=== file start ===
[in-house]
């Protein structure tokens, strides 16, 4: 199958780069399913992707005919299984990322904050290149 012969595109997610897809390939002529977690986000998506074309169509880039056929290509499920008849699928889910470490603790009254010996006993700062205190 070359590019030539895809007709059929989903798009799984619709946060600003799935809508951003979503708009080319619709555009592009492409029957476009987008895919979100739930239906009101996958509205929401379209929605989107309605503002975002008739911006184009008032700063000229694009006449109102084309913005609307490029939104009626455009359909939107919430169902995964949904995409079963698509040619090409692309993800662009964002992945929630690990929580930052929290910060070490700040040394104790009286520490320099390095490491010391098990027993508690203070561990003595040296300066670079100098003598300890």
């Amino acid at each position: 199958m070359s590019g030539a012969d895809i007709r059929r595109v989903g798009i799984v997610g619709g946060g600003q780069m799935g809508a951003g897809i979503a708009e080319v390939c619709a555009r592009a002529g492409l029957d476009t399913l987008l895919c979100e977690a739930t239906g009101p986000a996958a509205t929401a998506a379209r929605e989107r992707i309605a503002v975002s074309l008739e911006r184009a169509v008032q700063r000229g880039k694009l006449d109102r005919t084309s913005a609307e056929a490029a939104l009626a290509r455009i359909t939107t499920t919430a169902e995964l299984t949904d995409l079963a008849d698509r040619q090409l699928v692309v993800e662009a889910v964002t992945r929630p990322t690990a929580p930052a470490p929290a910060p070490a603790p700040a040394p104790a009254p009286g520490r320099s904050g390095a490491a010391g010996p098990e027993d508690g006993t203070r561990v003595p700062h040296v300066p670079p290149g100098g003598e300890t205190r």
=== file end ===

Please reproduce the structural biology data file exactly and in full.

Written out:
[in-house]
């Protein structure tokens, strides 16, 4: 199958780069399913992707005919299984990322904050290149 012969595109997610897809390939002529977690986000998506074309169509880039056929290509499920008849699928889910470490603790009254010996006993700062205190 070359590019030539895809007709059929989903798009799984619709946060600003799935809508951003979503708009080319619709555009592009492409029957476009987008895919979100739930239906009101996958509205929401379209929605989107309605503002975002008739911006184009008032700063000229694009006449109102084309913005609307490029939104009626455009359909939107919430169902995964949904995409079963698509040619090409692309993800662009964002992945929630690990929580930052929290910060070490700040040394104790009286520490320099390095490491010391098990027993508690203070561990003595040296300066670079100098003598300890």
């Amino acid at each position: 199958m070359s590019g030539a012969d895809i007709r059929r595109v989903g798009i799984v997610g619709g946060g600003q780069m799935g809508a951003g897809i979503a708009e080319v390939c619709a555009r592009a002529g492409l029957d476009t399913l987008l895919c979100e977690a739930t239906g009101p986000a996958a509205t929401a998506a379209r929605e989107r992707i309605a503002v975002s074309l008739e911006r184009a169509v008032q700063r000229g880039k694009l006449d109102r005919t084309s913005a609307e056929a490029a939104l009626a290509r455009i359909t939107t499920t919430a169902e995964l299984t949904d995409l079963a008849d698509r040619q090409l699928v692309v993800e662009a889910v964002t992945r929630p990322t690990a929580p930052a470490p929290a910060p070490a603790p700040a040394p104790a009254p009286g520490r320099s904050g390095a490491a010391g010996p098990e027993d508690g006993t203070r561990v003595p700062h040296v300066p670079p290149g100098g003598e300890t205190r």